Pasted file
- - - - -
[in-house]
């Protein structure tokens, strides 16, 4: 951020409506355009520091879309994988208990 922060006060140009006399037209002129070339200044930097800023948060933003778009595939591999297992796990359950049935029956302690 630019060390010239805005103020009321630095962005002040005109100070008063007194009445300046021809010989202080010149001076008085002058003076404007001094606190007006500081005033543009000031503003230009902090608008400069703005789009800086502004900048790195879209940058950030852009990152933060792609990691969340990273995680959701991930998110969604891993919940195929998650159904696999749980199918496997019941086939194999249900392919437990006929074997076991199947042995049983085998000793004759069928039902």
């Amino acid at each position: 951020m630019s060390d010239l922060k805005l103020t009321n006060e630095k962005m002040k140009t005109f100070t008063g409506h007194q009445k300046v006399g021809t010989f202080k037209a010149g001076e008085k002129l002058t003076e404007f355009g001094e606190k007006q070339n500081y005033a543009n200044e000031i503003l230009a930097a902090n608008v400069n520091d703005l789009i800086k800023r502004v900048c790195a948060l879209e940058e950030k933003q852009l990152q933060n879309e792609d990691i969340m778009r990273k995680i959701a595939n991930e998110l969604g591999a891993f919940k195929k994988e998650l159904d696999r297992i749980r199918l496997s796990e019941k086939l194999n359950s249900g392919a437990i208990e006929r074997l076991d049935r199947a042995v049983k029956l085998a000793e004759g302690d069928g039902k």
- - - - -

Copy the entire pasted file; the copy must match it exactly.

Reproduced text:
[in-house]
């Protein structure tokens, strides 16, 4: 951020409506355009520091879309994988208990 922060006060140009006399037209002129070339200044930097800023948060933003778009595939591999297992796990359950049935029956302690 630019060390010239805005103020009321630095962005002040005109100070008063007194009445300046021809010989202080010149001076008085002058003076404007001094606190007006500081005033543009000031503003230009902090608008400069703005789009800086502004900048790195879209940058950030852009990152933060792609990691969340990273995680959701991930998110969604891993919940195929998650159904696999749980199918496997019941086939194999249900392919437990006929074997076991199947042995049983085998000793004759069928039902």
């Amino acid at each position: 951020m630019s060390d010239l922060k805005l103020t009321n006060e630095k962005m002040k140009t005109f100070t008063g409506h007194q009445k300046v006399g021809t010989f202080k037209a010149g001076e008085k002129l002058t003076e404007f355009g001094e606190k007006q070339n500081y005033a543009n200044e000031i503003l230009a930097a902090n608008v400069n520091d703005l789009i800086k800023r502004v900048c790195a948060l879209e940058e950030k933003q852009l990152q933060n879309e792609d990691i969340m778009r990273k995680i959701a595939n991930e998110l969604g591999a891993f919940k195929k994988e998650l159904d696999r297992i749980r199918l496997s796990e019941k086939l194999n359950s249900g392919a437990i208990e006929r074997l076991d049935r199947a042995v049983k029956l085998a000793e004759g302690d069928g039902k």